230 – wow.

January 15, 2019

by Martin Odoni

Not exactly a shock that Theresa May’s Brexit deal was voted down in the House of Commons tonight, but good grief, did anyone picture such an annihilation? Just 202 MPs voted in favour – and May can count herself lucky that three Labour MPs rebelled to support the deal and get the ‘Ayes’ past 200 – and 432 voted against.

brexit vote in parliament - breakdown

The way they voted, 15th January 2019

This is unprecedented. The size of the Government’s support was comfortably less than half its total opponents. With 118 on the Government benches rebelling, the total number of Tories favouring May’s deal was substantially less than two-thirds. Every Liberal Democrat, every Scottish National Party member, every Plaid Cymru member, every Democratic Unionist, and the sole Green MP, all voted against the deal.

Most of us have known since the details were published that May’s deal was dead in the water – many of us suspected it back in June 2017 come to that – but surely none of us thought that it would be beaten this decisively? My personal projection was that May would lose by about 80 votes, which would still have been a powerful blow, and I thought anything near 200 was on the barest fringe of the possible. But two hundred-and-thirty? That is absolutely extraordinary, and the biggest defeat in the Commons for an incumbent Government ever.

Since the catastrophic Conservative backfire of the 2017 General Election, this administration has been a zombie Government. Now it is not even that. It is no Government at all, it is just a giant hole in the air of Westminster and Whitehall. It has no right to exist, and no function left except to keep itself in office. Having suffered the humiliation of the biggest defeat any Prime Minister has ever conceded, Theresa May, if she truly had any honour at all, would accept that she has to resign. But of course she does not, and so of course, she will not.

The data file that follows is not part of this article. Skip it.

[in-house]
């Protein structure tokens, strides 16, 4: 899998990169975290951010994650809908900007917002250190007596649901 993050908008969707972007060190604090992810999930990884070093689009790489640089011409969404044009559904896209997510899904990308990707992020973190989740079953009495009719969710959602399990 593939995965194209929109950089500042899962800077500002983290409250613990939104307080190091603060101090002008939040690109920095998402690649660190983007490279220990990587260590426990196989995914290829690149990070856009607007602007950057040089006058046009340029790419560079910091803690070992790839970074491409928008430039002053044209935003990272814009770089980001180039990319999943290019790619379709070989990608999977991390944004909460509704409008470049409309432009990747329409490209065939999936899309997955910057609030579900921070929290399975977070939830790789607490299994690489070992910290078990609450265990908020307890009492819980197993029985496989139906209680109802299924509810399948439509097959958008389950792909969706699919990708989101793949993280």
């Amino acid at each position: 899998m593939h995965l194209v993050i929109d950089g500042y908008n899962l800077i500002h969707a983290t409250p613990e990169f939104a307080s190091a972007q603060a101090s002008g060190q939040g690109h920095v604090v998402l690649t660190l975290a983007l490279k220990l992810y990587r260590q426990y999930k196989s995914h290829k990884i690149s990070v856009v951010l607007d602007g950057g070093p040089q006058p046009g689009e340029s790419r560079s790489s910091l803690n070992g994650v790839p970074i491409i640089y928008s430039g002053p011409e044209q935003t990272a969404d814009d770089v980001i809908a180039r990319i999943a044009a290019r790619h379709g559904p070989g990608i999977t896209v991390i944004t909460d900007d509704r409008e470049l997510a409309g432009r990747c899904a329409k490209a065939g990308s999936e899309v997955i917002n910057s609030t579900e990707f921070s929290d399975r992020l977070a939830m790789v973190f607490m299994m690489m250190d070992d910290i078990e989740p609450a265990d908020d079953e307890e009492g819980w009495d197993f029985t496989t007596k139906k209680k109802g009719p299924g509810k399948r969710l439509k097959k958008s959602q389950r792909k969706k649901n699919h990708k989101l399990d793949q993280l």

This is yet another victory for Jeremy Corbyn of course – he scores a surprisingly large number of them for a supposedly ‘useless’ Leader of the Opposition – and a victory that, had it been achieved by Tony Blair in the 1990s, would have been hailed as one of the greatest in the history of Opposition Leaders. Which of course it is, but as usual, Corbyn is being damned with faint praise at best in the media. He has at last tabled the expected motion-of-no-confidence in the Government, judging rightly that now is the likeliest time for it to succeed – certainly likelier than it was before Christmas. The odds are still against it, especially as Tory rebels and DUP MPs have reaffirmed that they will continue to oppose it. But if nothing else, this move keeps the Government on the defensive at a time when it is reeling.

As for Brexit, where can we go from here? I think the UK now has to apply for an extension to Article-50. We are basically back at the metaphorical ‘drawing board’ in terms of a withdrawal agreement, and that means we need a lot more time than the two-and-a-half months that are left before we have departed the European Union. But even then, the EU are less-than-sympathetic about the idea of renegotiating, after the enormous amount of time May has wasted, and they are now pushing for the UK to abandon Brexit once and for all.

I am as pro-democracy as they come, and I have done my best to accept the outcome of the 2016 referendum. But still, it is getting more and more difficult to argue with the idea of calling the whole wretched business off, is it not?

Oh well. “Coalition of chaos”, and all that.

12th doctor 1st doctor and strong & stable may

More of a joke than ever, isn’t it?